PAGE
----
“What if we recognized and built on learners’ strengths?”
It’s a simple question, and it seems easy enough to do, but it forces me to think about this box within which we are innovating. I can’t help but feel like it’s a bit crowded in here. Do you feel it? Maybe we should push those walls out just a little bit; what do you think?
I absolutely understand that we can’t overhaul the system, but we also can’t afford to use that system as the excuse to shy away from new and better ways of educating.
This MOOC is all about communicating, sharing ideas, and learning from one another so that we can all be better learners, and in turn, guide our students to more meaningful learning as well. If I innovate over here, and you innovate over there, and someone else innovates between us, we’re bound to create enough energy and excitement and possibility that the box will be forced to open.
George’s comment about grading and reporting in chapter 7 struck me as a box-opening type of statement:
“I think we spend too much time documenting what students know and not enough time empowering them to invest in their own learning and helping them understand their strengths and areas of growth.”
I’ve been thinking a lot about the ways in which we communicate progress to students, and I can’t help but think that grades are an outdated mode of reporting. When I think about grades, I think about one of my favorite TED talks. Chimamanda Adichie discusses the danger of a single story and the ways that limited exposure can be detrimental to our understanding of ourselves and our world.
As a child, Adichie mostly read British stories even though she grew up in Nigeria, and so when she wrote, her characters were more like the characters she read about rather than the people living around her. “What this demonstrates, I think,” she explains, “is how impressionable and vulnerable we are in the face of a story, particularly as children.”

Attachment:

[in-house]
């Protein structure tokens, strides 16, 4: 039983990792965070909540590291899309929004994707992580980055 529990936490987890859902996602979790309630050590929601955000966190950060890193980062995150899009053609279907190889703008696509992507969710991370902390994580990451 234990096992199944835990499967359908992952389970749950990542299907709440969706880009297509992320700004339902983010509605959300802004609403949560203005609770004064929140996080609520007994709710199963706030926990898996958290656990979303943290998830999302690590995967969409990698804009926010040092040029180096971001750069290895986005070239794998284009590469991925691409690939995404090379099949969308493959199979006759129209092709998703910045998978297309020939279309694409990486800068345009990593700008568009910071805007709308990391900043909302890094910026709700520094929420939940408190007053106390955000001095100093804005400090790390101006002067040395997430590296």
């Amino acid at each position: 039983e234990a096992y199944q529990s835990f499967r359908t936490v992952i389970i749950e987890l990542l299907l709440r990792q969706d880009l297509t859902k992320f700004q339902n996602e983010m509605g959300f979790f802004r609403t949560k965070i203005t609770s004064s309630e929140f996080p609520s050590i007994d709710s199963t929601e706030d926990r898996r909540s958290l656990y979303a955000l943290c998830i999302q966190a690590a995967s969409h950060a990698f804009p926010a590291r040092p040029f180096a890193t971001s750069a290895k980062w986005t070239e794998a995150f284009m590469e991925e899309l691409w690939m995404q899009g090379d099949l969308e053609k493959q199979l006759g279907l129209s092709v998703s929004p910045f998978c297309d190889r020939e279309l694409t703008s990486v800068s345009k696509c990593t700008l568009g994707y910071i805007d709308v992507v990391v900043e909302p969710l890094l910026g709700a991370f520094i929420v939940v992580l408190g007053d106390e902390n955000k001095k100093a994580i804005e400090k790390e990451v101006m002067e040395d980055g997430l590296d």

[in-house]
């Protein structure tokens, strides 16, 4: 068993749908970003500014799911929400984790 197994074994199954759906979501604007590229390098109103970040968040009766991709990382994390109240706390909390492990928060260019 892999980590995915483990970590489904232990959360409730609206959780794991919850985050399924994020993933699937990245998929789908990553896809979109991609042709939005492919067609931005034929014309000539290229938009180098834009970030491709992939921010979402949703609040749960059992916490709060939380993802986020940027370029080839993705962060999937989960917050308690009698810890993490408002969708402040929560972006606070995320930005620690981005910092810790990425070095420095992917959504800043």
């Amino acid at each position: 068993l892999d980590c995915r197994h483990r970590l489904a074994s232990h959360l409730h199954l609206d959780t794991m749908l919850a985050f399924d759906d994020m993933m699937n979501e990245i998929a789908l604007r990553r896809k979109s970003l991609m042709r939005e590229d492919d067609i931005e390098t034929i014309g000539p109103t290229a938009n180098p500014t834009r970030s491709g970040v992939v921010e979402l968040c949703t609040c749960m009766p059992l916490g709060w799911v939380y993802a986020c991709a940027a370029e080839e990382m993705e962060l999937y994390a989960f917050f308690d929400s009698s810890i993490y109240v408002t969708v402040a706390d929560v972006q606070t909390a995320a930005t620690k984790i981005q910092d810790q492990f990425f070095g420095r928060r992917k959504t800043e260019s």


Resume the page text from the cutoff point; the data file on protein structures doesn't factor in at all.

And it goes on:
When she was finally able to read books by African writers, her thinking shifted: “I realized that people like me…could also exist in literature.”
I worry that sometimes our “underperforming” students feel that already their identities have been set for them. They feel that school is not a place “for” them because their interests and passions or ways of learning might not be represented there, so they get by without getting excited. They’ve been given access to resources that might only elicit mediocre responses from them, and so, they are awarded with mediocre marks.
“So that is how to create a single story,” Adichie explains. “Show a people as one thing, as only one thing, over and over again, and that is what they become.”
Do we want to create mediocre people who see themselves, sadly, in a single percentage? Or do we want students to know deeply that there is not just this one, single story of who they are in their learning — that they are, in fact, multifaceted and multi-talented in ways different from the student sitting next to them?
As Adichie points out, children are impressionable. It’s important that we take seriously the ways in which they develop their identities, and while I think that sometimes grades can certainly boost a student’s confidence, there are also often times that grades don’t accurately reflect what a student can do. Grades can tear a student down and damage him or her in ways that can have lasting negative impacts.
I don’t think we want to tell our students a single story of themselves. Instead, “what if we recognized and built on learners’ strengths?” Let’s push a little on the walls of this box.